3) Right Click on the Melodyne File and Select “Show In Finder”
And this is where the money is. Once you’ve selected the “Show in Finder” option, you’ll be taken to exactly where everything is stored. However, it’s important that you’ve enabled “Show File Path,” that way you can actually see where those newly discovered files are located.
4) Navigate to Where Your Transfers Are Stored
If you’ve read my guide on finding GarageBand files, you know that it can be a challenge to properly navigate the macOS directory to find your files.
5) Look at the Bottom to Find the Exact Pathway for the Melodyne Transfers
And voila, you now know exactly where your Melodyne files are located, which is great. It’s worth mentioning that you can actually configure where Melodyne transfers are sent to, but I just choose the default folder that it uses. Here’s how to do it.
How to Set the Path for Melodyne Transfers
Originally, I had another one set up but the files weren’t going there for some reason. Anyway, there’s actually another way to find your Melodyne files and it involves a few similar steps, but the last two are different.
How to Use the Copy Path Function to Find Melodyne Files
The first thing you want to do is navigate to the Transfer window of the Melodyne plugin just like I showed you before. You do that by opening the Melodyne plugin, clicking on the partially shaded rectangle, and then selecting Copy Path for Files.
1) Click Copy Path for Files
2) Open A Text Editor and Paste the Pathway Into It
With this pathway, you can go into the folders one by one until you find where everything is stored. I prefer the first method, but I figured I would say something about this.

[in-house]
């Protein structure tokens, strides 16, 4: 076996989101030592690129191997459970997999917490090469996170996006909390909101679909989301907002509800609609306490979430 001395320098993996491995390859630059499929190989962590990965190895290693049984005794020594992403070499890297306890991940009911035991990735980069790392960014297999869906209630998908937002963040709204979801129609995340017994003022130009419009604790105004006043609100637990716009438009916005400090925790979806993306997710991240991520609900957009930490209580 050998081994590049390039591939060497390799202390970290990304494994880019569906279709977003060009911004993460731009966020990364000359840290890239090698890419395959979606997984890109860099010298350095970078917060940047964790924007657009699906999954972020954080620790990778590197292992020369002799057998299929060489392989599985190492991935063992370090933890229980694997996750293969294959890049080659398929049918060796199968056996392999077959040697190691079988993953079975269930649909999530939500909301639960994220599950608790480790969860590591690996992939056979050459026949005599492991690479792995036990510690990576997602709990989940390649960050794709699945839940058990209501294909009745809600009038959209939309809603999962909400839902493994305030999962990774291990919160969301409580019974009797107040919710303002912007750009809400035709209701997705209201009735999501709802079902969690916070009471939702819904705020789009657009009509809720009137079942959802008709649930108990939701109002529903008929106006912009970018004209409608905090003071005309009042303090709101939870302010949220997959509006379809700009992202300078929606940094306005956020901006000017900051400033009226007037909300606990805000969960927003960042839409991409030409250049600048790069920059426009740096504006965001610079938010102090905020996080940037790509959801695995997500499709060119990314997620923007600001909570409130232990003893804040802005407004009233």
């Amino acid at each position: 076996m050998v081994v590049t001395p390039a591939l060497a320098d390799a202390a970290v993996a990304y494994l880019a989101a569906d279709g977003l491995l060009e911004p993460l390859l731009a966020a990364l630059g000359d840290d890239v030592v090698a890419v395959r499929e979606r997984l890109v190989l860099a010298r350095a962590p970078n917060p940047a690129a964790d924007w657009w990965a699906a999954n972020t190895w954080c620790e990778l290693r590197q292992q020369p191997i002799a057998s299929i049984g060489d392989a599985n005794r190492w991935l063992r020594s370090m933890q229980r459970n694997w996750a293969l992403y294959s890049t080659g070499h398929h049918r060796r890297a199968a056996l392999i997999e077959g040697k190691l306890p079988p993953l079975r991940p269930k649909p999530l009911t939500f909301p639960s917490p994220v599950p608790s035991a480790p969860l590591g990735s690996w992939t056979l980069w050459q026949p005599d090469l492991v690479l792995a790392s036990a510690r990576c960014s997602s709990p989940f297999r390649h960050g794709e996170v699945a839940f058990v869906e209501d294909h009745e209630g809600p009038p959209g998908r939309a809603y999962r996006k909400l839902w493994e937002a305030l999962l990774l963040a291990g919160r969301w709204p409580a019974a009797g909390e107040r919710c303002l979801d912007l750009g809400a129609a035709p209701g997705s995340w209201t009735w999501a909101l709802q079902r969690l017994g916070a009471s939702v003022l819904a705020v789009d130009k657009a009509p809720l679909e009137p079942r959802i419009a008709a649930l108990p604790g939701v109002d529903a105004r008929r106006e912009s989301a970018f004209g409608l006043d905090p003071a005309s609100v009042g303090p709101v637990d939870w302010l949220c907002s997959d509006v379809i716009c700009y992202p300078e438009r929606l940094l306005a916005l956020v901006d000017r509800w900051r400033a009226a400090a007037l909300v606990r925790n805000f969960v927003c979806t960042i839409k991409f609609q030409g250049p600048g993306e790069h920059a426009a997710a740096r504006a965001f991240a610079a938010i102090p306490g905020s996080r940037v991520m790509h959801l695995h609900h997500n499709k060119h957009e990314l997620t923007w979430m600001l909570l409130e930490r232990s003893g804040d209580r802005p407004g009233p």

I imagine there is a way to paste this into the terminal or something like that and it’ll take you to where the file is, but personally, I don’t know how to do it.
It’s worth mentioning that the Terminal and other tools can be used to find the pathway of a file if you already have located it, but this isn’t super relevant to our needs in this particular issue.
Where Are Melodyne Files Stored?
Generally speaking, you can find Melodyne files by following the file path: Macintosh HD > Users > “your username” > Music > Celemony > Transfers. However, with a Melodyne project open, you can also set the Transfer Path by clicking on the half-shaded rectangle next to the Transfer button.
Other Melodyne and Relevant Articles
- How to Add Vibrato in Melodyne
- How to Pitch Your Vocals in GarageBand
- ALL The Best Plugins for GarageBand (Free and Premium)
Important Things to Note About Finding Melodyne Files
1) There May Be Other Ways to Find Melodyne File Transfers
How your computer stores Melodyne Transfers may depend on what operating system you’re using. It may be slightly different if you’re using Windows, for instance, or if you’re using the older version of Melodyne, Melodyne 4, or a different version like Essential vs Editor.
The version of your operating system might change the process as well. That all said, I believe the method I showed you though should be enough to work across various versions and operating systems.